Fig. 5C

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Fig. 5C —Leak from ileal orthotopic neobladder in patient who underwent recent cystoprostatectomy and ileal orthotopic neobladder reconstruction for bladder cancer. Patient had abdominal pain, distention, and nausea. Sagittal reformation image shows amorphous contrast material (arrowheads) superior to neobladder (arrow), indicating leak.

  Fig. 6A

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Fig. 6A —Pelvic hematoma and pseudoaneurysm 4 weeks after radical cystoprostatectomy and ileal conduit reconstruction for bladder cancer. There was drop in hemoglobin in early postsurgical period and recurrent fever. CT angiography was performed for suspected pseudoaneurysm found by previous CT for evaluation of hematoma or abscess. Axial unenhanced CT image shows hematoma in pelvis.

  Fig. 6B

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Fig. 6B —Pelvic hematoma and pseudoaneurysm 4 weeks after radical cystoprostatectomy and ileal conduit reconstruction for bladder cancer. There was drop in hemoglobin in early postsurgical period and recurrent fever. CT angiography was performed for suspected pseudoaneurysm found by previous CT for evaluation of hematoma or abscess. Arterial phase sagittal image shows large pseudoaneurysm (arrow) surrounded by large hematoma. Angiography showed pseudoaneurysm with feeding branches from left and right internal pudendal arteries and left obturator artery, and patient was successfully treated with coil embolization.

  Fig. 7A

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Fig. 7A —Benign ureteral stricture in patient 6 months after cystoprostatectomy and ileal conduit diversion for bladder cancer. Coronal multiplanar reformation (MPR) image shows moderate hydronephrosis of left kidney.

  Fig. 7B

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Fig. 7B —Benign ureteral stricture in patient 6 months after cystoprostatectomy and ileal conduit diversion for bladder cancer. Axial image shows thickening and contrast enhancement of distal left ureter (arrow) near anastomosis to ileal conduit.

  Fig. 7C

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Fig. 7C —Benign ureteral stricture in patient 6 months after cystoprostatectomy and ileal conduit diversion for bladder cancer. Excretory phase coronal MPR image shows dilated left ureter (arrows) and thickening of distal left ureter near anastomosis to ileal conduit. Excreted contrast seen in normal caliber right ureter (arrowhead). Ureteroscopy showed left distal ureteral stricture, and biopsy was negative for malignancy.

  Fig. 8A

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Fig. 8A —Worsening left pelvic pain and fever. Renal ultrasound showed left hydronephrosis and left perinephric fluid collection. Patient underwent cystoprostatectomy and ileal conduit urinary diversion for bladder cancer 7 days previously. Excretory phase axial (A) and anterior volume-rendered (B) images show mild left hydronephrosis and contrast extravasation into perinephric and periureteral regions. Left distal ureter is not opacified due to filling defect, which was thought to be clot.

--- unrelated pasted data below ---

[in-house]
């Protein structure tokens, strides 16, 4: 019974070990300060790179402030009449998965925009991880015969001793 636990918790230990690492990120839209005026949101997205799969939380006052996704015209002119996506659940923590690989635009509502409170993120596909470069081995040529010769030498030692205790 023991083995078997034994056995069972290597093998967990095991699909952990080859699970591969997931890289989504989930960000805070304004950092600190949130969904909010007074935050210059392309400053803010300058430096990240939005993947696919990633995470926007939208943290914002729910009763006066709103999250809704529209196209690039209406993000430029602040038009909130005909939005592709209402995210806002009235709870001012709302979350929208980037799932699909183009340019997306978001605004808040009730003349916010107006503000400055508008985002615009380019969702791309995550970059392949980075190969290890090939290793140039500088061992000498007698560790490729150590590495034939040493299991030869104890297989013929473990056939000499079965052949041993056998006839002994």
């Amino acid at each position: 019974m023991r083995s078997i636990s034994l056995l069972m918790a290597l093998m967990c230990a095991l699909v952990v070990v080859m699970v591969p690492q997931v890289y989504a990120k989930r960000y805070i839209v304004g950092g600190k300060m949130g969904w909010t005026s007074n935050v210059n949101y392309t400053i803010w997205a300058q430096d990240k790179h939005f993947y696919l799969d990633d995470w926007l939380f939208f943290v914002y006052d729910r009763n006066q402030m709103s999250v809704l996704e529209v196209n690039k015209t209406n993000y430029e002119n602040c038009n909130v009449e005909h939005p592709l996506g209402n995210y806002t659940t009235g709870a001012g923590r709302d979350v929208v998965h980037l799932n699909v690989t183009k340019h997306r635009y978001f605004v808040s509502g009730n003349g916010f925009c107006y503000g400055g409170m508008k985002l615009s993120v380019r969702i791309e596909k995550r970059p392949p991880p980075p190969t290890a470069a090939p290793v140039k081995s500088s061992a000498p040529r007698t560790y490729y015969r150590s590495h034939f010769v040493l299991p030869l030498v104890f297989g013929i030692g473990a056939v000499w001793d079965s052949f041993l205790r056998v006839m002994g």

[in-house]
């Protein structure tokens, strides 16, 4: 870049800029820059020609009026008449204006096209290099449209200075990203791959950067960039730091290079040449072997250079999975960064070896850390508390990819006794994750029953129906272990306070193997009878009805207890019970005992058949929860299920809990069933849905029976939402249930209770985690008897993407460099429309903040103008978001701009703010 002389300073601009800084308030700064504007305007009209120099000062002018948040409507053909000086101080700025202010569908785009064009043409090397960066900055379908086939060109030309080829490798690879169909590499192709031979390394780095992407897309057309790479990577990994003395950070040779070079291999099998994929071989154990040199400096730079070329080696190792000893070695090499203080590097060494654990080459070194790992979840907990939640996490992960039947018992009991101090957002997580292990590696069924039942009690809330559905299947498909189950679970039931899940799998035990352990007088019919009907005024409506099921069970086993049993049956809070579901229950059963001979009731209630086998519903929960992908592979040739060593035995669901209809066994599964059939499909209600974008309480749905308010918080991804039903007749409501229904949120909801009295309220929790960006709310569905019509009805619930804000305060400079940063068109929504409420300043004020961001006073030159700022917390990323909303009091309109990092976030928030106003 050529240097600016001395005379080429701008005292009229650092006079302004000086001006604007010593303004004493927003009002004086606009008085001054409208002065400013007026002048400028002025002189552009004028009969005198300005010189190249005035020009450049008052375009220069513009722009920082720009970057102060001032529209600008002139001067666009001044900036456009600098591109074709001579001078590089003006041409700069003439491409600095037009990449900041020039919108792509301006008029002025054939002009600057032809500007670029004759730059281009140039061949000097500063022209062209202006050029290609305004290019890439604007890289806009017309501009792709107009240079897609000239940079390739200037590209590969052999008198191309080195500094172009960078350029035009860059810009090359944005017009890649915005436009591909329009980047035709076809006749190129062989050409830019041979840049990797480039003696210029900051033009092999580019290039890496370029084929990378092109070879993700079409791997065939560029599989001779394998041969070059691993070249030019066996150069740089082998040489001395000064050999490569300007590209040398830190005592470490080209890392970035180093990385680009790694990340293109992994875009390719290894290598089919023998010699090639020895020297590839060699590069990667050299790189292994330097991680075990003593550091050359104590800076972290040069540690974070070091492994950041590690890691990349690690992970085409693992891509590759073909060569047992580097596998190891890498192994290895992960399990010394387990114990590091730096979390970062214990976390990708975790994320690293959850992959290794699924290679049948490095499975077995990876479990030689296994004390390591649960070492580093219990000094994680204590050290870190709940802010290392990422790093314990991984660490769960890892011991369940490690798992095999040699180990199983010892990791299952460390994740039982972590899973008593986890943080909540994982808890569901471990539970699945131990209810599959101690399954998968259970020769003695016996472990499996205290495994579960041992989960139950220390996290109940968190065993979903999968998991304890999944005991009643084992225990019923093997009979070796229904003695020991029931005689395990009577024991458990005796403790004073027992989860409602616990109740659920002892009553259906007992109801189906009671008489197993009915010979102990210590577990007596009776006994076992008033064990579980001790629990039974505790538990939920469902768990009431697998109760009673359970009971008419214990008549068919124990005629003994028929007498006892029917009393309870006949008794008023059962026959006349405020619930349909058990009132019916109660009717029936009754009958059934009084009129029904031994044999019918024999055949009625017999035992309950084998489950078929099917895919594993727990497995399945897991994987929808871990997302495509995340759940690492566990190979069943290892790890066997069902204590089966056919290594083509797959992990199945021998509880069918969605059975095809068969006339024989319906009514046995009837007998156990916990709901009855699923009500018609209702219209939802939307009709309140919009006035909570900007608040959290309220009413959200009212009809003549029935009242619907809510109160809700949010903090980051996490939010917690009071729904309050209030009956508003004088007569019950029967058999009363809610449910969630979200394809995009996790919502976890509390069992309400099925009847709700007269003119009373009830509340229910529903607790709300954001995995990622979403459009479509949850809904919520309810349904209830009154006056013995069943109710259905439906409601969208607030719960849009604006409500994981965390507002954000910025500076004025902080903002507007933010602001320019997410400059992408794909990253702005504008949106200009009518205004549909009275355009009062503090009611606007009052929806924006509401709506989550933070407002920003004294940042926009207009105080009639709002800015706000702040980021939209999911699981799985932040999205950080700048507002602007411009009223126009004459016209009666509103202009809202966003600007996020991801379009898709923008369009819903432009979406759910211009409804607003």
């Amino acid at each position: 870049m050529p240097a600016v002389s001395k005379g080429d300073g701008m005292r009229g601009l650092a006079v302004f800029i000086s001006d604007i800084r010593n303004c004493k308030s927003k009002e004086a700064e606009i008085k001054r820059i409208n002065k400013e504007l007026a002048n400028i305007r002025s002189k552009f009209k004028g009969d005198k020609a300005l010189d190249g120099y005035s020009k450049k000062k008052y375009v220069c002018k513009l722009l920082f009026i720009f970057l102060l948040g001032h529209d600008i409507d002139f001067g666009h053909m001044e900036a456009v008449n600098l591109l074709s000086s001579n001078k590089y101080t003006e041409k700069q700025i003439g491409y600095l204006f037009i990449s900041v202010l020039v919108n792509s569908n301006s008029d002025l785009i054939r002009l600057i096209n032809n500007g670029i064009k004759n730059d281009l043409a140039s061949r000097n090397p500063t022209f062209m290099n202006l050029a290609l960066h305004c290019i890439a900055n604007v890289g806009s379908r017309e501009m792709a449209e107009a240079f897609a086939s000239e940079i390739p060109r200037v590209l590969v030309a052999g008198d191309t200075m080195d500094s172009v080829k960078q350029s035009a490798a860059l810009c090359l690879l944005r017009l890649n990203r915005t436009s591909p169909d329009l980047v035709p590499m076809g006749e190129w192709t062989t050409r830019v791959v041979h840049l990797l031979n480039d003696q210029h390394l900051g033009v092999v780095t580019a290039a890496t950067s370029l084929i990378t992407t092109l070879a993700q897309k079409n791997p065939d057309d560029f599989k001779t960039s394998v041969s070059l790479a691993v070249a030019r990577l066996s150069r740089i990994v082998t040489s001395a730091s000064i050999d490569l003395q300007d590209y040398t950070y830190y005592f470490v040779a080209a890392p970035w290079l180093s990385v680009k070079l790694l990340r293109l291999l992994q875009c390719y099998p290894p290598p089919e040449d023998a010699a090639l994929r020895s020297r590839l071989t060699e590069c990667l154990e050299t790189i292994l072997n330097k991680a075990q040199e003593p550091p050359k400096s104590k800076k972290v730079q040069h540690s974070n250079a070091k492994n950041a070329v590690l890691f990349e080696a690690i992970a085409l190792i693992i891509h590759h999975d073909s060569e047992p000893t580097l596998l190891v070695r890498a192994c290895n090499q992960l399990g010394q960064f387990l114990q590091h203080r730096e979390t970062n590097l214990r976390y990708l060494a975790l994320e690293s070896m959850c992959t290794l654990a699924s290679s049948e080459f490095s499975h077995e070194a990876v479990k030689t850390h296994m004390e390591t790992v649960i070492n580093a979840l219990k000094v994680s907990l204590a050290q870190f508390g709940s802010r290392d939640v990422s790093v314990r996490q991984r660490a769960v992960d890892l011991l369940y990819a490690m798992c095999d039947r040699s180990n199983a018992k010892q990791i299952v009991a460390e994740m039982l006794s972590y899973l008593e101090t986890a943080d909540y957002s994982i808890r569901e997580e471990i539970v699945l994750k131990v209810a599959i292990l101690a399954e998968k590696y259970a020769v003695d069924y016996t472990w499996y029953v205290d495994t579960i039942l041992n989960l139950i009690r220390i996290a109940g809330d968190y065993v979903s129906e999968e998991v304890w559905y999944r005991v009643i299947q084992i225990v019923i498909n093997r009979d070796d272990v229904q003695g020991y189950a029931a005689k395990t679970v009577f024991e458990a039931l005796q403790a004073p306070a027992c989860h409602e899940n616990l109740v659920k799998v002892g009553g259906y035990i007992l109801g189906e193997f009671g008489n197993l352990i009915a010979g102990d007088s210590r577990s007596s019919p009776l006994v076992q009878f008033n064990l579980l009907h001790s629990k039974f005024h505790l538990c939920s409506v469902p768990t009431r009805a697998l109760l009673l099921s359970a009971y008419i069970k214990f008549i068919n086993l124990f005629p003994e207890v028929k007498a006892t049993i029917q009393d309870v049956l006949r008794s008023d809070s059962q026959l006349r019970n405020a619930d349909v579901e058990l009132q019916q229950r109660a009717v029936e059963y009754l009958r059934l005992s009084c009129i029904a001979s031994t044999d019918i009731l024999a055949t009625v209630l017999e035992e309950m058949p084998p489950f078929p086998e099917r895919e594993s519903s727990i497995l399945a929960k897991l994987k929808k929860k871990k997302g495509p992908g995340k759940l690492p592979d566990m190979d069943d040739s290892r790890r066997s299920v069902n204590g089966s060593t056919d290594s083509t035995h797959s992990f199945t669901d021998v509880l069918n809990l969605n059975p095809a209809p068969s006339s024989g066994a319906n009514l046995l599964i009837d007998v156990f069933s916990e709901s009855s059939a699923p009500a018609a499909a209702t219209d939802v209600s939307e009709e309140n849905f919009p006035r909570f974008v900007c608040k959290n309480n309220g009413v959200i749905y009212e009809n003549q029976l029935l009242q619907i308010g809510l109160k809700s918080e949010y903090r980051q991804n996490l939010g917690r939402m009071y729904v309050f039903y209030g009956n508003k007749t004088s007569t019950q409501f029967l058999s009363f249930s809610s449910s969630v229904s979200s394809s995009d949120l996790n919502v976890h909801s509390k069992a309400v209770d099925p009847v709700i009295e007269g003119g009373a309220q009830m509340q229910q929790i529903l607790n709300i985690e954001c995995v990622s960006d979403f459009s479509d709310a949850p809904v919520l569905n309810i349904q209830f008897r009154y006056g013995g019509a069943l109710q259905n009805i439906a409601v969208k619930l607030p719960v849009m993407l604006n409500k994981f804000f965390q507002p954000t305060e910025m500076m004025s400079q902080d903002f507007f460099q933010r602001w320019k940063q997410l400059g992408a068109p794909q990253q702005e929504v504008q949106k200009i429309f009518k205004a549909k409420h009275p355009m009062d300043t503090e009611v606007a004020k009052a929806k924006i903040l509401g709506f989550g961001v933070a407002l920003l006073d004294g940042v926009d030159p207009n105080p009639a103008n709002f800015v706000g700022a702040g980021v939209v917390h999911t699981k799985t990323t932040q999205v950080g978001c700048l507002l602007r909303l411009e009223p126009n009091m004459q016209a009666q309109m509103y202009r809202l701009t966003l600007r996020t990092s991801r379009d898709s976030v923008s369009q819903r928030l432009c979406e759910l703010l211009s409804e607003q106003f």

Fig. 8B

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Fig. 8B —Worsening left pelvic pain and fever. Renal ultrasound showed left hydronephrosis and left perinephric fluid collection. Patient underwent cystoprostatectomy and ileal conduit urinary diversion for bladder cancer 7 days previously. Excretory phase axial (A) and anterior volume-rendered (B) images show mild left hydronephrosis and contrast extravasation into perinephric and periureteral regions. Left distal ureter is not opacified due to filling defect, which was thought to be clot.

  Fig. 8C

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Fig. 8C —Worsening left pelvic pain and fever. Renal ultrasound showed left hydronephrosis and left perinephric fluid collection. Patient underwent cystoprostatectomy and ileal conduit urinary diversion for bladder cancer 7 days previously. Patient had left percutaneous nephrostomy placement. Nephrostogram in prone position several months after surgery shows stricture of distal left ureter at anastomosis (arrow). Patient underwent ureteral reimplantation.

  Fig. 9A

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Fig. 9A —Ureteroenteral fistula in patient 4 months after radical cystectomy and ileal orthotopic neobladder reconstruction for bladder cancer. Patient had recurrent abdominal pain and fever and recurrent urinary tract infections on right side. Nephrostomy was placed for right hydronephrosis. Coronal reformation image shows mild right hydroureter extending to right lower quadrant (arrowheads) and is closely related to adjacent distal small bowel (arrow). Ileal neobladder (asterisk) is seen in pelvis.